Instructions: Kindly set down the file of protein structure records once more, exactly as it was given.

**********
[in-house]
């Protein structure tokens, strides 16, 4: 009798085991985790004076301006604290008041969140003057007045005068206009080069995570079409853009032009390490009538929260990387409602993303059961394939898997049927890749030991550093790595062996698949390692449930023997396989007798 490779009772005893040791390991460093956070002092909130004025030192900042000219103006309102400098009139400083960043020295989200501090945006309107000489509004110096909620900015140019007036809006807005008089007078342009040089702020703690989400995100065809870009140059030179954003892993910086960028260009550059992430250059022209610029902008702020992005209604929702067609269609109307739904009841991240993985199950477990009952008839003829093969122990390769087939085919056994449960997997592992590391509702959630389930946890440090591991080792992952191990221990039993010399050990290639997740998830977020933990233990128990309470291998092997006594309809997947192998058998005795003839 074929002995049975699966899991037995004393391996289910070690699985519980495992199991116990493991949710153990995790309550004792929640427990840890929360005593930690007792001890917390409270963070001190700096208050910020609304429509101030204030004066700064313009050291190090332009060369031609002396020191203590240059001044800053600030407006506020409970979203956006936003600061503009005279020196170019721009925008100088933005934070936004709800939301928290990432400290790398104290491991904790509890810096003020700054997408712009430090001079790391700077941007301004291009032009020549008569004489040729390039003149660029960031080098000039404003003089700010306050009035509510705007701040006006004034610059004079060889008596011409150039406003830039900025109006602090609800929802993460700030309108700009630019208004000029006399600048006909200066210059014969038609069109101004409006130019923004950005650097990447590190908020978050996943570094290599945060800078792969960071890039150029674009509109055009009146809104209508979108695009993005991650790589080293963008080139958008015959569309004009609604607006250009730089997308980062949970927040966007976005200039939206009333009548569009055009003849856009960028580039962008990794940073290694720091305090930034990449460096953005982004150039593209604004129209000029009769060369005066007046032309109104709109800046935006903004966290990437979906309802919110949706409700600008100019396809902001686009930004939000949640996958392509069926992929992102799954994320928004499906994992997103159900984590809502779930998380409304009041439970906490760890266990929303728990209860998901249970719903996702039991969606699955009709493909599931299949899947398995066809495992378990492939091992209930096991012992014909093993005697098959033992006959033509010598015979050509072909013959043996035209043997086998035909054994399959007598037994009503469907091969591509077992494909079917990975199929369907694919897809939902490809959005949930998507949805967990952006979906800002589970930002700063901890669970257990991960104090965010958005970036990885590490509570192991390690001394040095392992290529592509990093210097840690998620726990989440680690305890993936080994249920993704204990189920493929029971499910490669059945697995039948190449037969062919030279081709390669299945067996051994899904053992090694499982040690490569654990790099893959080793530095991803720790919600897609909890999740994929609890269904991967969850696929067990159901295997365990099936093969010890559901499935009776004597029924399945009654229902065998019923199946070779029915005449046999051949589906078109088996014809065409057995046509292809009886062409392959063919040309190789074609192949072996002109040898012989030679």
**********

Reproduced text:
[in-house]
């Protein structure tokens, strides 16, 4: 009798085991985790004076301006604290008041969140003057007045005068206009080069995570079409853009032009390490009538929260990387409602993303059961394939898997049927890749030991550093790595062996698949390692449930023997396989007798 490779009772005893040791390991460093956070002092909130004025030192900042000219103006309102400098009139400083960043020295989200501090945006309107000489509004110096909620900015140019007036809006807005008089007078342009040089702020703690989400995100065809870009140059030179954003892993910086960028260009550059992430250059022209610029902008702020992005209604929702067609269609109307739904009841991240993985199950477990009952008839003829093969122990390769087939085919056994449960997997592992590391509702959630389930946890440090591991080792992952191990221990039993010399050990290639997740998830977020933990233990128990309470291998092997006594309809997947192998058998005795003839 074929002995049975699966899991037995004393391996289910070690699985519980495992199991116990493991949710153990995790309550004792929640427990840890929360005593930690007792001890917390409270963070001190700096208050910020609304429509101030204030004066700064313009050291190090332009060369031609002396020191203590240059001044800053600030407006506020409970979203956006936003600061503009005279020196170019721009925008100088933005934070936004709800939301928290990432400290790398104290491991904790509890810096003020700054997408712009430090001079790391700077941007301004291009032009020549008569004489040729390039003149660029960031080098000039404003003089700010306050009035509510705007701040006006004034610059004079060889008596011409150039406003830039900025109006602090609800929802993460700030309108700009630019208004000029006399600048006909200066210059014969038609069109101004409006130019923004950005650097990447590190908020978050996943570094290599945060800078792969960071890039150029674009509109055009009146809104209508979108695009993005991650790589080293963008080139958008015959569309004009609604607006250009730089997308980062949970927040966007976005200039939206009333009548569009055009003849856009960028580039962008990794940073290694720091305090930034990449460096953005982004150039593209604004129209000029009769060369005066007046032309109104709109800046935006903004966290990437979906309802919110949706409700600008100019396809902001686009930004939000949640996958392509069926992929992102799954994320928004499906994992997103159900984590809502779930998380409304009041439970906490760890266990929303728990209860998901249970719903996702039991969606699955009709493909599931299949899947398995066809495992378990492939091992209930096991012992014909093993005697098959033992006959033509010598015979050509072909013959043996035209043997086998035909054994399959007598037994009503469907091969591509077992494909079917990975199929369907694919897809939902490809959005949930998507949805967990952006979906800002589970930002700063901890669970257990991960104090965010958005970036990885590490509570192991390690001394040095392992290529592509990093210097840690998620726990989440680690305890993936080994249920993704204990189920493929029971499910490669059945697995039948190449037969062919030279081709390669299945067996051994899904053992090694499982040690490569654990790099893959080793530095991803720790919600897609909890999740994929609890269904991967969850696929067990159901295997365990099936093969010890559901499935009776004597029924399945009654229902065998019923199946070779029915005449046999051949589906078109088996014809065409057995046509292809009886062409392959063919040309190789074609192949072996002109040898012989030679």